Fuzzy Lines and ample leg room…

The point is this, if you set the rules too low and the decision parameters too wide, the lines as to what can and cannot pass become fuzzy and the leg room for inappropriate transactions becomes much too large.

I am in the midst of writing up a blog that refers to the De Thomas OBSI name and shame decision, but was drawn towards a CBC News article that also commented on the case:

““De Thomasis said his firm did everything by the book:”It’s like you have a big hammer over your head, and you don’t know what to do,” he said. “You follow all the rules, all the regulations, and now what?””

Now the majority of investors are not aware of the niceties of retail financial services regulation.  Indeed, the rules regarding what can and cannot pass between the narrowly defined parameters of the know your client form allows in my opinion the unspeakable to pass, at times, between them.

Current rules and regulations do not require advisors to disclose that they are acting as salespersons and not “advisors” acting in their best interests per se.  The advice they provide, in terms of what is regulated, is really limited to the product and the product alone, because how they determine suitability is dependent on a narrow set of factors the investor passes to them – risk profile, time horizon, investment objective, capital at hand. 

But the promise and the innuendo of course is a vastly different universe!  If you want to find out more about the current fight over the introduction of best interests standards in Canada please look at the OSC’s website

In a sense, De Thomas may have passed within the rules as he saw and interpreted them, and as the OBSI report noted, the leverage (although close to 50%) and the repayment burden (not more than 35% of income) all passed within MFDA leverage guidelines as of 2000, although a number of other factors (risk aversion/tolerance) did not.  Why he considered a loan of 150,000 as being suitable for a lady well into her 70s who depended on her income and capital to the extent she did, is neither here nor there according to current regulation: it is what you can squeeze through the KYC that matters, not whether or not it is right for the client.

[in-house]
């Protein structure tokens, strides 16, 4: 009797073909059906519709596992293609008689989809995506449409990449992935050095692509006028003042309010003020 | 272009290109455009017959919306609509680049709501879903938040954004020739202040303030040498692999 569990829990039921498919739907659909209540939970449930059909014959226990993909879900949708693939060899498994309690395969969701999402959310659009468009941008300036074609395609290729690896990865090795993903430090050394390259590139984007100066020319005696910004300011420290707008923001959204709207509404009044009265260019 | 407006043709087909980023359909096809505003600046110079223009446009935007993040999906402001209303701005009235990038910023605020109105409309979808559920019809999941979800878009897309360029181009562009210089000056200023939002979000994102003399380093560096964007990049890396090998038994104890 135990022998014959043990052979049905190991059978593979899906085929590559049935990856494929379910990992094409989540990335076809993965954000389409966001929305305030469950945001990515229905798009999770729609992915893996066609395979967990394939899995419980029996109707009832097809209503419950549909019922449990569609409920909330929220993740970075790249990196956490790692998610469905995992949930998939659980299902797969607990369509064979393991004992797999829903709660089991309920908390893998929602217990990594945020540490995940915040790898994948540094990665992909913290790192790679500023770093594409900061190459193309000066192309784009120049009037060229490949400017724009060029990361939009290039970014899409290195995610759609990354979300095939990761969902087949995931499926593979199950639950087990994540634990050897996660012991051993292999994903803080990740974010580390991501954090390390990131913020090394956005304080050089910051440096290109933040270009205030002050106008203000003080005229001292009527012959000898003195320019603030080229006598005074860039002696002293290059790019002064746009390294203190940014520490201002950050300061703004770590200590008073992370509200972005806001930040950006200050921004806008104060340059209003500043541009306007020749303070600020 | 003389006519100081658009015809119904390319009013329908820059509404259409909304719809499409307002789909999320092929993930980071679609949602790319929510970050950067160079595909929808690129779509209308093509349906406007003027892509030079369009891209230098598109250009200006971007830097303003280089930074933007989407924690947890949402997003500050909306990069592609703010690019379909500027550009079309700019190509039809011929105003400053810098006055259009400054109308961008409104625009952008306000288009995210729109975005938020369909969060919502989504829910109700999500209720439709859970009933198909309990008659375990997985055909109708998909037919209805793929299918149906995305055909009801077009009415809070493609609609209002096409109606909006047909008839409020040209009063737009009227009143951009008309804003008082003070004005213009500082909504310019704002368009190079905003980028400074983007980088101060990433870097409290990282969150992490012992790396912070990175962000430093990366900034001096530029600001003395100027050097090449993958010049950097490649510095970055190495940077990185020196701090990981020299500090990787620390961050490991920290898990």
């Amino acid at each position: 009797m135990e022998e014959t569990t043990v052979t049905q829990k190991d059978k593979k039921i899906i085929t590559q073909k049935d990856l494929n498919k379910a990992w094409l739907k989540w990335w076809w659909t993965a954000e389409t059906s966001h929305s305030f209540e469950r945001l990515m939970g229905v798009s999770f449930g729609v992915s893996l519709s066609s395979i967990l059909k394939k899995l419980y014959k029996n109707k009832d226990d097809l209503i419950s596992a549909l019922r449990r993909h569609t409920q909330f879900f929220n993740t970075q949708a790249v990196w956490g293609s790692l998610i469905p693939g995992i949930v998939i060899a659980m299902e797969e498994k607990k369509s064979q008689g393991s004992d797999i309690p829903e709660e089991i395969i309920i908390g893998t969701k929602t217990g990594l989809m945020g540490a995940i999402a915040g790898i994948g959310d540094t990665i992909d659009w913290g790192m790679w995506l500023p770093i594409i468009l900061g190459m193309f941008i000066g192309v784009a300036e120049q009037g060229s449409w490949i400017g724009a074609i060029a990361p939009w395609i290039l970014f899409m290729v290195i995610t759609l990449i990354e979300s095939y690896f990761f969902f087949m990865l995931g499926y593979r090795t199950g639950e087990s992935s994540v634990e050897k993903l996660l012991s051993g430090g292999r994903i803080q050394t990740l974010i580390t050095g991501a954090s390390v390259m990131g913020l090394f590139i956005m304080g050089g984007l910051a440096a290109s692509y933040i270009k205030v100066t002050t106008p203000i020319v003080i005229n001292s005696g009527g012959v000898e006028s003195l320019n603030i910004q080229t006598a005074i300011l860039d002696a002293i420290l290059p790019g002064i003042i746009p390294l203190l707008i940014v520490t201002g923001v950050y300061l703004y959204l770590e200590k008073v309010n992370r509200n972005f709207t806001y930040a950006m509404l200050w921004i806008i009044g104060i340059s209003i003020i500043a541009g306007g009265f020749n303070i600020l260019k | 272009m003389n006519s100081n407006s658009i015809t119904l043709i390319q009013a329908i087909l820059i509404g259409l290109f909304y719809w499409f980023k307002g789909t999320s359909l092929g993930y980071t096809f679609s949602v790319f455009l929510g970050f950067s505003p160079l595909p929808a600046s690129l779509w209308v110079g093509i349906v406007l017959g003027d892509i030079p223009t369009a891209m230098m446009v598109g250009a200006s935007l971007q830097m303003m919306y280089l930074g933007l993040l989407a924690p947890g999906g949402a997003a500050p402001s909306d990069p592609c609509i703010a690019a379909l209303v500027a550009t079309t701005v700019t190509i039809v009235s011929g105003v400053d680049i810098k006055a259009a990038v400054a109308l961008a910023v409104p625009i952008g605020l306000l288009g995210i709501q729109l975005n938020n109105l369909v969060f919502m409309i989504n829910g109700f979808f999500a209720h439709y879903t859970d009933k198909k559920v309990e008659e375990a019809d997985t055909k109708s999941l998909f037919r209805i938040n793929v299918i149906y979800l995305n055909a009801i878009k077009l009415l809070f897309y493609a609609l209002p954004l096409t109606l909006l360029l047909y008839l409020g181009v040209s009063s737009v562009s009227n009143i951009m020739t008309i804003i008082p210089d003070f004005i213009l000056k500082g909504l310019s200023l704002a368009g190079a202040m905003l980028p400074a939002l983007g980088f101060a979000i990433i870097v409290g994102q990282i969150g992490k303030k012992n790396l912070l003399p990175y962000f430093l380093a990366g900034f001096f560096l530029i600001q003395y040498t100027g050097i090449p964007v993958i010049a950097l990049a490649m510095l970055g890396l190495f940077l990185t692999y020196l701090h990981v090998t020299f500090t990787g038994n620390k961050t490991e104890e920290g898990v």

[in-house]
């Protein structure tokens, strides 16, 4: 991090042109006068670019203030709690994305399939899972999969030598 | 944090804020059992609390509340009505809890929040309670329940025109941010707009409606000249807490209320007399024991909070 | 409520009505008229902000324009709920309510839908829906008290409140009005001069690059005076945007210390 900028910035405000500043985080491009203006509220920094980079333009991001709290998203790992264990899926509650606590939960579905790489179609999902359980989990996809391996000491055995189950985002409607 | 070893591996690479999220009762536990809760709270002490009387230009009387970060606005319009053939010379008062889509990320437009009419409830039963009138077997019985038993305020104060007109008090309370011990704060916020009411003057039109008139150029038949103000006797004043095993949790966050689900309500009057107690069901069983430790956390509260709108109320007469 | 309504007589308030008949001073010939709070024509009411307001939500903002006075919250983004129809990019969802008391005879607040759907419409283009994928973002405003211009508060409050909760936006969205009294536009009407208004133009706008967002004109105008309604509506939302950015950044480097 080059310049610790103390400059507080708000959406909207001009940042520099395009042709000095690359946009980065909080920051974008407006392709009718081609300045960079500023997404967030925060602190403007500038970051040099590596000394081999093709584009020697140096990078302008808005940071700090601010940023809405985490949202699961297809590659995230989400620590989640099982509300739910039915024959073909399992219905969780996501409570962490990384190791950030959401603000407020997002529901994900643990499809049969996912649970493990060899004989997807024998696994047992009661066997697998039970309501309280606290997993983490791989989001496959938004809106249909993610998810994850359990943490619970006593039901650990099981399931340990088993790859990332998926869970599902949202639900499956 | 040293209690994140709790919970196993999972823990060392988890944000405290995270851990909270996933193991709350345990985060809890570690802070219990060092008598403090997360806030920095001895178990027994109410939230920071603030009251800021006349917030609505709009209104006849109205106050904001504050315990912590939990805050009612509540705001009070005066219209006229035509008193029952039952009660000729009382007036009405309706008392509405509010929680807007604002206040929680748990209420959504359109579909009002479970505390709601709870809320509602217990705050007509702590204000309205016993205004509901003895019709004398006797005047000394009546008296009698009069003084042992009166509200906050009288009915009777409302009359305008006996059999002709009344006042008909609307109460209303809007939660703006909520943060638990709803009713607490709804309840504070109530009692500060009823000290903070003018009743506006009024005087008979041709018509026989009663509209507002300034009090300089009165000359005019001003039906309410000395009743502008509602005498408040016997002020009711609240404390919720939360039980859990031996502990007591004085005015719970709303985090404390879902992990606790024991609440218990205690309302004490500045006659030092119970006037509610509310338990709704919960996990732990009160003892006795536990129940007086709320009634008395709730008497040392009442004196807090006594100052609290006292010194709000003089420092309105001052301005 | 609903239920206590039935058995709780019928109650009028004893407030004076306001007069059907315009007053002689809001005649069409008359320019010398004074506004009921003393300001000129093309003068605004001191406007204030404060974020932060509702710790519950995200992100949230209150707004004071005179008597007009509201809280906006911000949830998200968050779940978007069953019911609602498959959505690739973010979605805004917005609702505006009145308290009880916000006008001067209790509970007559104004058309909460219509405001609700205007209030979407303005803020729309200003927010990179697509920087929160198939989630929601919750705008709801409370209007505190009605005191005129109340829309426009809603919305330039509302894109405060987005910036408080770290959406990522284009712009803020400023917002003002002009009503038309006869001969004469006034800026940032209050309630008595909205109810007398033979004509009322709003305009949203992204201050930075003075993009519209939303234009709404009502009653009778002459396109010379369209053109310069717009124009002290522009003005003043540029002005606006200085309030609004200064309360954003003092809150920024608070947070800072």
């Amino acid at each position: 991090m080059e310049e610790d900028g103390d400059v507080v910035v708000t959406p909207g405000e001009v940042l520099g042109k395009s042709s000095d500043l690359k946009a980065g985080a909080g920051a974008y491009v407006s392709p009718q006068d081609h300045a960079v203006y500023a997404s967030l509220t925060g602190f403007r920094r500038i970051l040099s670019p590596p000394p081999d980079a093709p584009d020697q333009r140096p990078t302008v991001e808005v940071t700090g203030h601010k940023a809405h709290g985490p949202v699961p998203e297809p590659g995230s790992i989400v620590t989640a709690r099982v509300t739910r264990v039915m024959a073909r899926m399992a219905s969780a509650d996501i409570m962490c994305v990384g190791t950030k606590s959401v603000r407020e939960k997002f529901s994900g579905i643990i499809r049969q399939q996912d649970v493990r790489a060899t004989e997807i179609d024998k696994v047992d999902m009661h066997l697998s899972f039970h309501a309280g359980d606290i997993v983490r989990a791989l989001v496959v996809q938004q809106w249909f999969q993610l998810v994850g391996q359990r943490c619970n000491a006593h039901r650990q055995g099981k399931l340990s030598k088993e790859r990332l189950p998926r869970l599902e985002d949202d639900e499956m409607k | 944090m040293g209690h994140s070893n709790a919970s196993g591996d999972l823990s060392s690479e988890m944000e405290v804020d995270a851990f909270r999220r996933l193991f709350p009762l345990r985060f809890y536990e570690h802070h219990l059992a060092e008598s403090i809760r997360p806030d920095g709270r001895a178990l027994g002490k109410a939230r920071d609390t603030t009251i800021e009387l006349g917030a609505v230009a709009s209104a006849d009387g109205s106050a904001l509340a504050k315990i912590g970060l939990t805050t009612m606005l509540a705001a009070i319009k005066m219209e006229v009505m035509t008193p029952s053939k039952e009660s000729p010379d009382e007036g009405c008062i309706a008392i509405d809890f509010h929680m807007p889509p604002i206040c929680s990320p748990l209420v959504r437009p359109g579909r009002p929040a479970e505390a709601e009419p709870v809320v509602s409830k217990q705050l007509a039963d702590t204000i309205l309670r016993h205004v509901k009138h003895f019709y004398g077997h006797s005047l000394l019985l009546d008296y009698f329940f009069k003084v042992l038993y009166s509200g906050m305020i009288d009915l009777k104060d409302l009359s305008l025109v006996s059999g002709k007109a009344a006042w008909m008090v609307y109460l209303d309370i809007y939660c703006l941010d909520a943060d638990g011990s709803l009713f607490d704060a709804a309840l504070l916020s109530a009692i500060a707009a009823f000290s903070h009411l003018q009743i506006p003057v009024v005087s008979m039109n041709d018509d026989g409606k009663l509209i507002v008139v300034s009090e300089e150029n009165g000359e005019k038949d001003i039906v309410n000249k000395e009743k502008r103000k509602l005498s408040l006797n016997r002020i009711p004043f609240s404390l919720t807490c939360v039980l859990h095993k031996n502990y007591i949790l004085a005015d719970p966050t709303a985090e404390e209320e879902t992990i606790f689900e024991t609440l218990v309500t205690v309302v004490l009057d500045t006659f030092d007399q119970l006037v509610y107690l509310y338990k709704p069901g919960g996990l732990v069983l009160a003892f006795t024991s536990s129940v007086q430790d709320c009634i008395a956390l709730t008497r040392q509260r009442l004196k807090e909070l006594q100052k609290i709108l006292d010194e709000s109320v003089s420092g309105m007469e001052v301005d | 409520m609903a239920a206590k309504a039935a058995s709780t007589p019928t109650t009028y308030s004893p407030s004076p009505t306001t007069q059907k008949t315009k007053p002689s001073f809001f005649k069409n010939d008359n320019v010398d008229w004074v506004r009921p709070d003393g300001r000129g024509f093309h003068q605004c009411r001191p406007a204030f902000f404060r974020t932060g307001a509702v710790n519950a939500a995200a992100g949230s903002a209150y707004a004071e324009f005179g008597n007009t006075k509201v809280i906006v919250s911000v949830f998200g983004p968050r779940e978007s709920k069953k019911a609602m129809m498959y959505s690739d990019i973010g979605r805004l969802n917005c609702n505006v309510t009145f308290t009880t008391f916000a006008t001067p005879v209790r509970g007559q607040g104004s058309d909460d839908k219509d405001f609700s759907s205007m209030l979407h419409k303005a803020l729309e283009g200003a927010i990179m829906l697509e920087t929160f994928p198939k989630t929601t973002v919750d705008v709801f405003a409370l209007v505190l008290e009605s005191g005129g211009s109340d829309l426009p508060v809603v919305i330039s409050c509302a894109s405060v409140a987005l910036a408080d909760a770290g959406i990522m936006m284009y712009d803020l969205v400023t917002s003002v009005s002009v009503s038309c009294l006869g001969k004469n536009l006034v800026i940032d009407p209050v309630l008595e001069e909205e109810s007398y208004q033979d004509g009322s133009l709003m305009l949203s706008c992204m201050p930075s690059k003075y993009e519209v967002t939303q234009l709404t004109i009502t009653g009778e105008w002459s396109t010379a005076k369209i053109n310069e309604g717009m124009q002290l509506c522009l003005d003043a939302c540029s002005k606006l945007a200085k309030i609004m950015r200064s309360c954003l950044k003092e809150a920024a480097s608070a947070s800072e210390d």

Yes, the retail industry is about product sales and security transactions and not really about advice (although a number of advisors do provide appropriate advice), and even though that is what it often promises (a clear misrepresentation of the actual regulated contract), it is neither set up to do so nor regulated as such.   The fault for this also lies with our regulators who have in truth dillied and dallied for eons around how best to protect the investor and to regulate this industry. 

The point is this, if you set the rules too low and the decision parameters too wide, the lines as to what can and cannot pass become fuzzy and the leg room for inappropriate transactions becomes much to large.  Low standards are just asking for it in the parlance of abuse and regulators surely must have be aware of the risks of such low standards.  

There will always be an element of fuzziness in terms of what is and is not suitable, but raising the benchmarks will lift this fuzzy area clear of the depths it is currently inhabiting.  Making sure that recommendations are based on much more detailed requirements (actual size and timing of financial needs, other investment assets, more detailed and comprehensive risk assessment) and are properly constructed and planned will take away the leg room and narrow the fuzz around the rules.

What the case clearly shows is that current rules and regulations are inappropriate and allow for too much to pass between them with little or no need for adequate supporting rationale. 

In the end, advice is not about what you can get away with, but about what is right and sensible for the client!

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